Interior secretary signs Navajo water settlement |

Interior secretary signs Navajo water settlement

LAS VEGAS (AP) – Ten of thousands of Navajos will finally enjoy running water in their homes under a national settlement that quantifies the tribe’s water rights in the lower Colorado River basin, Interior Secretary Ken Salazar said Friday.

Salazar and Navajo Nation President Joe Shirley Jr. signed the San Juan Navajo Water Rights Settlement during the Colorado River Water Users Association annual conference in Las Vegas.

The agreement attempts to resolve a 142-year-old dispute. The completed legislation recognizes about 600,000 acre-feet per year that would go to the Navajos for agriculture, industrial, municipal, domestic and stock watering purposes.

An acre-foot, about 326,000 gallons, can meet the annual water needs of one to two U.S. households.

Government officials say it will provide a long-term clean water supply that will improve health conditions on the reservation and pave the way for future economic development in northwestern New Mexico.

“Because of these settlements now, we are going to bring water into the dwellings of my people,” Shirley said.

Salazar said the contract will transform the lives of people who often must haul water to their homes in truck beds.

New Mexico and the tribe signed the agreement in 2005, but Congress had to enact legislation to implement the settlement. The bill initially stalled over concern for the nearly $900 million price tag.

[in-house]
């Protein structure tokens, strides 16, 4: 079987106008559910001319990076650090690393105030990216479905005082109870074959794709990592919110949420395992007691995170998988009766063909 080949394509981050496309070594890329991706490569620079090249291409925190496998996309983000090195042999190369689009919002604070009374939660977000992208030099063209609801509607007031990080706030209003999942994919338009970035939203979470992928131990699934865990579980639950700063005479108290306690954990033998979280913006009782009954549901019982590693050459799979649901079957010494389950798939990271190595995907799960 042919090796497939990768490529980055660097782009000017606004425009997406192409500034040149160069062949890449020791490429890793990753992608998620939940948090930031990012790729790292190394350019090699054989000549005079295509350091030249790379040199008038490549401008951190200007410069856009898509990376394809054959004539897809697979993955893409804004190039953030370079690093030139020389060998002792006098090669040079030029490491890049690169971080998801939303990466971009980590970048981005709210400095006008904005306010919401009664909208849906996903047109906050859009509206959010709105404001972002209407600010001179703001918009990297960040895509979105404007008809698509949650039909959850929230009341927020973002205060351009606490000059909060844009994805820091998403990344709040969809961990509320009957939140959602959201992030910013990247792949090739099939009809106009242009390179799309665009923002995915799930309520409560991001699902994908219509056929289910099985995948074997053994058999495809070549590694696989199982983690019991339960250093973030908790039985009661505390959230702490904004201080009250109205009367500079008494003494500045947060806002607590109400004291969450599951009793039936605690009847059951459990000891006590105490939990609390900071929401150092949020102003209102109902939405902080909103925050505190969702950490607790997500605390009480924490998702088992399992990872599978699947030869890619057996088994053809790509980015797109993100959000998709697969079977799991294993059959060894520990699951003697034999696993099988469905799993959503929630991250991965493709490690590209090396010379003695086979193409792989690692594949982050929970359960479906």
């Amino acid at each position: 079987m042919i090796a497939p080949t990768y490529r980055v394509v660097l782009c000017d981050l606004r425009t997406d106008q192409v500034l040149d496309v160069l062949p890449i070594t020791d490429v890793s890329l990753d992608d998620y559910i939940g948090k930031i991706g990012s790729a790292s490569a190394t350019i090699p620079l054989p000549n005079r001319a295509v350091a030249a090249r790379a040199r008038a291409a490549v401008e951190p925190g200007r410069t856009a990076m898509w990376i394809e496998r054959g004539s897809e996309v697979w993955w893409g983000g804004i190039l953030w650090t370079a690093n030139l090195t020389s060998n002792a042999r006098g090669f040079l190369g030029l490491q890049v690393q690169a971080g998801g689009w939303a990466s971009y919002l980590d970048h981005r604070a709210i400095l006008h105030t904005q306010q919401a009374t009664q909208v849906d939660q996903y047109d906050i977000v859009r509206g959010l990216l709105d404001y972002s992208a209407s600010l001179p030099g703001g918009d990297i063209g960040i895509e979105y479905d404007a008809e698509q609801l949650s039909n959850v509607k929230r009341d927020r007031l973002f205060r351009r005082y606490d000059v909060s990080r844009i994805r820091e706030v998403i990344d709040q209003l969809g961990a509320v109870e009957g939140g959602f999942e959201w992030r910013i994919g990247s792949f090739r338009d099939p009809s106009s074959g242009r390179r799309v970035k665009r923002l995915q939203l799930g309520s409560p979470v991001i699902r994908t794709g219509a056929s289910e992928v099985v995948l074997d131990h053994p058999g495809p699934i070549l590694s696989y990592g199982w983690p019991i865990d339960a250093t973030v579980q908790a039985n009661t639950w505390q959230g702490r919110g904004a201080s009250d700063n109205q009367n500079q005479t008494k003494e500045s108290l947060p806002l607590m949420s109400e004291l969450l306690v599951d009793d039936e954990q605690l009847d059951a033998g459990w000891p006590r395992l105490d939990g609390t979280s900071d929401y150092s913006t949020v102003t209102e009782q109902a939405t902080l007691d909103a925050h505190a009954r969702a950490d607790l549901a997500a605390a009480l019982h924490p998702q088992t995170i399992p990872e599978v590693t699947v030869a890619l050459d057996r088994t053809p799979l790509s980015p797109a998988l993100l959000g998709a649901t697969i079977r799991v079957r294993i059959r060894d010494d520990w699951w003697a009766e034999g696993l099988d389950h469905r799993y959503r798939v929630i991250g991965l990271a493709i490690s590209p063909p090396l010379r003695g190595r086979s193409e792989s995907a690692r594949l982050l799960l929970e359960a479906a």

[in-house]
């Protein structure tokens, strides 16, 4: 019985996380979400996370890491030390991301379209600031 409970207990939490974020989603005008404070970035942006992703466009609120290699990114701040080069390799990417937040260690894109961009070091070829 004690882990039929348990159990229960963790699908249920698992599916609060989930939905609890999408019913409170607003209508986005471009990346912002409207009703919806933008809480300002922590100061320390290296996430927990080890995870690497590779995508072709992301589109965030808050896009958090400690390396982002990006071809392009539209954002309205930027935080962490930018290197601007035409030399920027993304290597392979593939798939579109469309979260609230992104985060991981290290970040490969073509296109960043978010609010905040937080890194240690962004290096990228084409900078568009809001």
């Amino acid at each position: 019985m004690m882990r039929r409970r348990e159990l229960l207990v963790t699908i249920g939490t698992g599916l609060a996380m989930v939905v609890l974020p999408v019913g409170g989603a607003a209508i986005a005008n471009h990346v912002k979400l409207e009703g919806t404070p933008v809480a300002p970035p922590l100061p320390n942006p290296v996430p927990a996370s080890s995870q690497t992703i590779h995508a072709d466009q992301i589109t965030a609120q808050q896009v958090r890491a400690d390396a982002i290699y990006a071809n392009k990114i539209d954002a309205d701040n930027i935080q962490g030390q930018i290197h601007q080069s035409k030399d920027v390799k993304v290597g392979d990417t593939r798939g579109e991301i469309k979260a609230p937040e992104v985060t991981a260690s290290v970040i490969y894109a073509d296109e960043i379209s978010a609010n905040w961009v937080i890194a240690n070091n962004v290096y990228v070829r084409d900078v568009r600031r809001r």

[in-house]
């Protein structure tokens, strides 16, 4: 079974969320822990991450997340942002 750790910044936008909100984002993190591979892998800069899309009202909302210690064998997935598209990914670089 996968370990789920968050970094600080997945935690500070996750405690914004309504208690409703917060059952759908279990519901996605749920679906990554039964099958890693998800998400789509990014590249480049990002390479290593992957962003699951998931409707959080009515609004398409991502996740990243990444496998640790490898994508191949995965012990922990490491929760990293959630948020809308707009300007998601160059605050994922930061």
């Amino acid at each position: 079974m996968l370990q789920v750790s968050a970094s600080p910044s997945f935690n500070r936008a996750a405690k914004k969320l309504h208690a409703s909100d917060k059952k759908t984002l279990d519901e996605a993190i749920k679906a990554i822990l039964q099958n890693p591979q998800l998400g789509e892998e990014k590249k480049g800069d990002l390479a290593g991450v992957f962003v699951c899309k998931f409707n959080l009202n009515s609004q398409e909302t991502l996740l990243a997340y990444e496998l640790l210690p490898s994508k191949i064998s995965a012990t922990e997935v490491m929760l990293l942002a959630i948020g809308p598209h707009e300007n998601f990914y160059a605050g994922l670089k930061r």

The series of water lines that are expected to deliver clean water to 80,000 residents on the eastern side of the reservation aren’t complete.

Proponents say the lack of potable water has made it nearly impossible for many Navajos to pass the poverty level. Critics say the Navajo Nation would receive a large amount of water to serve a small population.

Salazar said declining water levels at the Hoover Dam and along the Colorado River signal future troubles, but urged states to work together to prepare for the future.

“This has been the driest 11-year period in the 122-year historical record for the Colorado River basin,” he said. “The countless communities that rely on the river to sustain them are being forced to make tough choices.”

Salazar said years of conflict between the states and the federal government over water rights have already matured into working partnerships.

“We must not recreate those water wars of the last century,” he added. “The road of cooperation is a preferable road.”

Roughly 800 attendees are expected at the conference that focuses on the water-use agreement covering California, Arizona, Nevada, Wyoming, Utah, Colorado and New Mexico. That plan affects more than 30 million people living in the West.

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